Russia harshly criticized new U.S. sanctions against Iran on Monday, calling them “overt blackmail” and a "crude contradiction of international law," warning that relations between Washington and Moscow could significantly sour if Russian companies are affected.
President Barack Obama signed into law new sanctions on Iran’s energy, shipping and financial industries on Friday that would harm foreign companies that mine uranium with Iran or help the regime export oil by providing tankers, insurance or banking services.
"We are talking about restrictive measures not only against Iran but also affecting foreign companies and individuals working with it, including in the hydrocarbon extraction and transport, petrochemicals, finance and insurance industries," the Russian Foreign Ministry said in a statement.
"We consider efforts to ... impose internal American legislation on the entire world completely unacceptable," it said. "We reject methods of overt blackmail that the United States resorts to in relation to the companies and banks of other countries."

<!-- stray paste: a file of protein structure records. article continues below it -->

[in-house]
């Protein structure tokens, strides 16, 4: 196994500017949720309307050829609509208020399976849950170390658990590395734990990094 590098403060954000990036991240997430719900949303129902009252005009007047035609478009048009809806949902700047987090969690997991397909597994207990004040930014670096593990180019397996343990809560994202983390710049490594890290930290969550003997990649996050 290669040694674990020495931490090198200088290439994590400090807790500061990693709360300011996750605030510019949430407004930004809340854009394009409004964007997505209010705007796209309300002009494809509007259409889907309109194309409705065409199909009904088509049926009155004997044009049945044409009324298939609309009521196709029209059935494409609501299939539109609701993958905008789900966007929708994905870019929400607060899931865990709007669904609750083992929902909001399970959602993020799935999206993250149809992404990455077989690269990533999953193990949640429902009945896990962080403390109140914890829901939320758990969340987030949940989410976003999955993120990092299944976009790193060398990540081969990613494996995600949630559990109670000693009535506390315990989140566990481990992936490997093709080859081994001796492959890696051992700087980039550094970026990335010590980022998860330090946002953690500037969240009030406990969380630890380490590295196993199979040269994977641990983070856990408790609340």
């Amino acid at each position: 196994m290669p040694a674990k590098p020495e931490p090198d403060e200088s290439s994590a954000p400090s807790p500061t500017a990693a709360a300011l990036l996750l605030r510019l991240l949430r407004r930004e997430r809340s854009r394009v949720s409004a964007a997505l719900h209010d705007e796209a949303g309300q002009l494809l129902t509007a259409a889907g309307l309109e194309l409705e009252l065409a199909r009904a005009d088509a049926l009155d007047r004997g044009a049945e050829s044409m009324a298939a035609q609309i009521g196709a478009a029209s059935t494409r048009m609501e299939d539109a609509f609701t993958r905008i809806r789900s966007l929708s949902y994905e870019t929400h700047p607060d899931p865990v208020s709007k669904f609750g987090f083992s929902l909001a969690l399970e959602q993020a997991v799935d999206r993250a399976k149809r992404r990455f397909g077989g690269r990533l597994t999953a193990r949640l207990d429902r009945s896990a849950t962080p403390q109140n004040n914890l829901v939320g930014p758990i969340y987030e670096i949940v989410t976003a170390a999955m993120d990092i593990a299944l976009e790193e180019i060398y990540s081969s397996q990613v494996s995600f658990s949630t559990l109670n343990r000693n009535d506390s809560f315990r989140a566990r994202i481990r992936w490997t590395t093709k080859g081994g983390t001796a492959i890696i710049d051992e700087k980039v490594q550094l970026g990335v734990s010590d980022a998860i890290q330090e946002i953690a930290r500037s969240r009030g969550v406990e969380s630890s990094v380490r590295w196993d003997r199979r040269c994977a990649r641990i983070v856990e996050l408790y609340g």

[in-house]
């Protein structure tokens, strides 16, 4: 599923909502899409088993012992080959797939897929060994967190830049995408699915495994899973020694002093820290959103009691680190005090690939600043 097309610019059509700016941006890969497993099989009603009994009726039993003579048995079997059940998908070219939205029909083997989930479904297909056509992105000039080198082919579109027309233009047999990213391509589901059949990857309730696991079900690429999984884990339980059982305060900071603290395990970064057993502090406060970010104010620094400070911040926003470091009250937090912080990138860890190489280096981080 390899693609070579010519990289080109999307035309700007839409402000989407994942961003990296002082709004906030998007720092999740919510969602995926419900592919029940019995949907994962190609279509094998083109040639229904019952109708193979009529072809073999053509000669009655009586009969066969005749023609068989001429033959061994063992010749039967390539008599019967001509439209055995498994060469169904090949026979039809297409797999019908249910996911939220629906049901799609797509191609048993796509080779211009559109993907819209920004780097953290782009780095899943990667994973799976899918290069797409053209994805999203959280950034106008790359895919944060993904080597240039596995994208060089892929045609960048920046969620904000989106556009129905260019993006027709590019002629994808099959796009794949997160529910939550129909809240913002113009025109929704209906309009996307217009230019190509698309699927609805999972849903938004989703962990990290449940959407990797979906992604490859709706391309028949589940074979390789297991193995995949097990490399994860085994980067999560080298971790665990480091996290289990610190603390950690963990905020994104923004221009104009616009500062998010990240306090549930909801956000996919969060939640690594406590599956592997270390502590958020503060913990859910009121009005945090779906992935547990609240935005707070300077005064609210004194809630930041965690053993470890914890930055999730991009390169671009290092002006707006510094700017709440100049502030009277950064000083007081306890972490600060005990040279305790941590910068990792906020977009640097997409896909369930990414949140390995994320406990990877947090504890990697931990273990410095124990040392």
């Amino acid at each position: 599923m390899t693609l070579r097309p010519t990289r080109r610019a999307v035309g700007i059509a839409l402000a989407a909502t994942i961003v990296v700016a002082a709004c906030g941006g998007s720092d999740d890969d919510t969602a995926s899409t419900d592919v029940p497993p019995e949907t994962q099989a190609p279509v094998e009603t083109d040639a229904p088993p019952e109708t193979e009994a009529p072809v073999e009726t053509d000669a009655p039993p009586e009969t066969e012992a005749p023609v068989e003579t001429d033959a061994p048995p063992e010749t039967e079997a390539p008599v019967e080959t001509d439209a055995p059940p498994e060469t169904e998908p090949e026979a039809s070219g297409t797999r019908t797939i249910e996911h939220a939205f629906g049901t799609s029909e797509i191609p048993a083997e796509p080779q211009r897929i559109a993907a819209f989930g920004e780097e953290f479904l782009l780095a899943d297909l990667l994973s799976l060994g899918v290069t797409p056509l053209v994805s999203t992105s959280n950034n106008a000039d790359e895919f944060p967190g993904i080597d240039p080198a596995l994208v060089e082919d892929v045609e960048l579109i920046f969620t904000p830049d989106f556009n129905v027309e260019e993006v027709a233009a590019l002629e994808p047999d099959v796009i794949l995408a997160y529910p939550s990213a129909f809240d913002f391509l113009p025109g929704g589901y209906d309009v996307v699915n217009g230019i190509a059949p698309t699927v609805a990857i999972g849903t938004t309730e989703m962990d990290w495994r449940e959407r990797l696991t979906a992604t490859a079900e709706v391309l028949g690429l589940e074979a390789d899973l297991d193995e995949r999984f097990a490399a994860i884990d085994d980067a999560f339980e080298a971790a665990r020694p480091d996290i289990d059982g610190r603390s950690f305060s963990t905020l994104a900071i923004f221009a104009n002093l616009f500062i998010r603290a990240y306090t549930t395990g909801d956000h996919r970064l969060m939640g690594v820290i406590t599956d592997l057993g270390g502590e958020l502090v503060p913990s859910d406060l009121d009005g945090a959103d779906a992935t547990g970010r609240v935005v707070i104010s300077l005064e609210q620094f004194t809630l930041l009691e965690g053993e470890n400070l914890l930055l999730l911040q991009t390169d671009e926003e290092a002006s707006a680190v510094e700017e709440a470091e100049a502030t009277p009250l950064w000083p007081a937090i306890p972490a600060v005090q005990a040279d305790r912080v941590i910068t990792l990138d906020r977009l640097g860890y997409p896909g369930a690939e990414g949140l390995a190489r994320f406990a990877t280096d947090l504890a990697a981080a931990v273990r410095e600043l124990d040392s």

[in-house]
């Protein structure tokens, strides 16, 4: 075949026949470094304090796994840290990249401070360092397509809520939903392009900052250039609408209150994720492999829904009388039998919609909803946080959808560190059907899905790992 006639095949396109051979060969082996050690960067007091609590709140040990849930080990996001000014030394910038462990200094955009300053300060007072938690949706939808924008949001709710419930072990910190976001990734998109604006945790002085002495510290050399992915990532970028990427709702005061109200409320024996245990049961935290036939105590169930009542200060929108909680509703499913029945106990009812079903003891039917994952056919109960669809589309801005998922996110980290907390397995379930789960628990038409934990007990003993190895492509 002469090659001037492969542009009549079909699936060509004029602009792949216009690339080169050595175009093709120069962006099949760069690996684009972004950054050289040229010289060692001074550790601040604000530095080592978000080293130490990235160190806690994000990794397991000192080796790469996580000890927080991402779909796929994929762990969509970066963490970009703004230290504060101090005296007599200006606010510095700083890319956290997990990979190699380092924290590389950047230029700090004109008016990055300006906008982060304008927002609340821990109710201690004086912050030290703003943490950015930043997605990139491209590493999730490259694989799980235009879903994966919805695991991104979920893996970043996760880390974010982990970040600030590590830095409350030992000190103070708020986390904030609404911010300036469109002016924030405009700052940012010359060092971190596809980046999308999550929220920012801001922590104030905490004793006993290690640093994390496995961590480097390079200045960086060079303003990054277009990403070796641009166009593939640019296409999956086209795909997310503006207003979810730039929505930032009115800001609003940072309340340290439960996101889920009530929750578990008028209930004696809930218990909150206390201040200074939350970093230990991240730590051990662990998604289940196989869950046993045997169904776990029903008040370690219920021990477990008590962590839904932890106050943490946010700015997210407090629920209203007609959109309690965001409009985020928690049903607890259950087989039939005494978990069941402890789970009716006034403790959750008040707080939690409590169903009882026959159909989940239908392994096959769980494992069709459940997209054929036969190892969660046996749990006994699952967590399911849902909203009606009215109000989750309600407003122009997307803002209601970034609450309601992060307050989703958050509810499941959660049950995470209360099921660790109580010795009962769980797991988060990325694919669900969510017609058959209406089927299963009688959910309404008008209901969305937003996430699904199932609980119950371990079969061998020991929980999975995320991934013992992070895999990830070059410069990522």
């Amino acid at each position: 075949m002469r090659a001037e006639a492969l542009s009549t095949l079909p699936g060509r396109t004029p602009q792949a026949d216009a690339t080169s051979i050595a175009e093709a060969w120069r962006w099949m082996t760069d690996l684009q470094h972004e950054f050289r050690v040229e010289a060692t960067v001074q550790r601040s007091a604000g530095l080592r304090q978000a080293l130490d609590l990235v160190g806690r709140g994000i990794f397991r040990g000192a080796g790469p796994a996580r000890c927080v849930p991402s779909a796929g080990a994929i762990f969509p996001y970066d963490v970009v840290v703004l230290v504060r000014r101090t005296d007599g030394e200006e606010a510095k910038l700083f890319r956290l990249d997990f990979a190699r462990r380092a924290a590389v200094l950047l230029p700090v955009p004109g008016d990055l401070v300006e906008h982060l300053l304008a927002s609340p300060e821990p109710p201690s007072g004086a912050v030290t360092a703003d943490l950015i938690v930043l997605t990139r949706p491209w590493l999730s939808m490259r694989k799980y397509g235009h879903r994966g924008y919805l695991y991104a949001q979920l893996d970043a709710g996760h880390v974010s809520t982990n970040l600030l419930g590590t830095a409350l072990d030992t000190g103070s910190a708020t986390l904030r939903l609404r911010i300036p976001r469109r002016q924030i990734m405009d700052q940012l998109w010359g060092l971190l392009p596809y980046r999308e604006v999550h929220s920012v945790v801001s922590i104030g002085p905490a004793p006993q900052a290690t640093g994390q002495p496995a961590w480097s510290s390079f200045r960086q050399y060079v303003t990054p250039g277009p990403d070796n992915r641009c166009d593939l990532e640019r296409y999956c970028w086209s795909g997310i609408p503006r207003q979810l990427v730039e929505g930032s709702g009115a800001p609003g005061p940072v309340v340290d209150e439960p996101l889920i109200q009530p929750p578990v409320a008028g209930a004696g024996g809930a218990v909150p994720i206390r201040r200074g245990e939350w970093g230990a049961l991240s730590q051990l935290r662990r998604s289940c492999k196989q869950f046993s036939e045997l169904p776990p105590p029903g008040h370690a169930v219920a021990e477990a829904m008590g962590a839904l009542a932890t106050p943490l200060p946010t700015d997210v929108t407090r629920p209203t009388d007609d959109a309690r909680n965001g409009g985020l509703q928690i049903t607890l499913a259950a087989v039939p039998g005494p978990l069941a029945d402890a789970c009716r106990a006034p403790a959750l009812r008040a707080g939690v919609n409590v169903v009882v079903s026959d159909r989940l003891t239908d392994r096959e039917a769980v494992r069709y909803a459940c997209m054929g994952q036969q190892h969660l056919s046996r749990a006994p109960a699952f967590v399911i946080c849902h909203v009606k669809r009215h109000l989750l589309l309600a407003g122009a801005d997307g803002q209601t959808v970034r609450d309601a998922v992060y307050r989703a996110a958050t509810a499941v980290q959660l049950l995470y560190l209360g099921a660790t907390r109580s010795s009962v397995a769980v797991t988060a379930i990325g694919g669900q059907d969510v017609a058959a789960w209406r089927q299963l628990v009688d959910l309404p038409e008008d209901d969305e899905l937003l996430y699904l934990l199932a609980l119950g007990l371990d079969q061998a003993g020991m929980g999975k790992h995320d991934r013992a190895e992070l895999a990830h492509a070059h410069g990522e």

"Those in Washington should take into account that our bilateral relations will suffer seriously if Russian operators ... come under the effects of the American restrictions."
Russia reiterated its stance that unilateral sanctions, as opposed to those approved by the Security Council, are counterproductive, arguing that the "constant increase of pressure on Tehran" undermines unity among the six nations leading diplomatic efforts to rein in Iran's nuclear program and impairs the chances of success, Rueters repoted.
Talks between Iran and the six powers in Moscow in June failed to yield desired results over Tehran's nuclear activities including the enrichment of uranium which Western nations fear is part of a bid for weapons capability.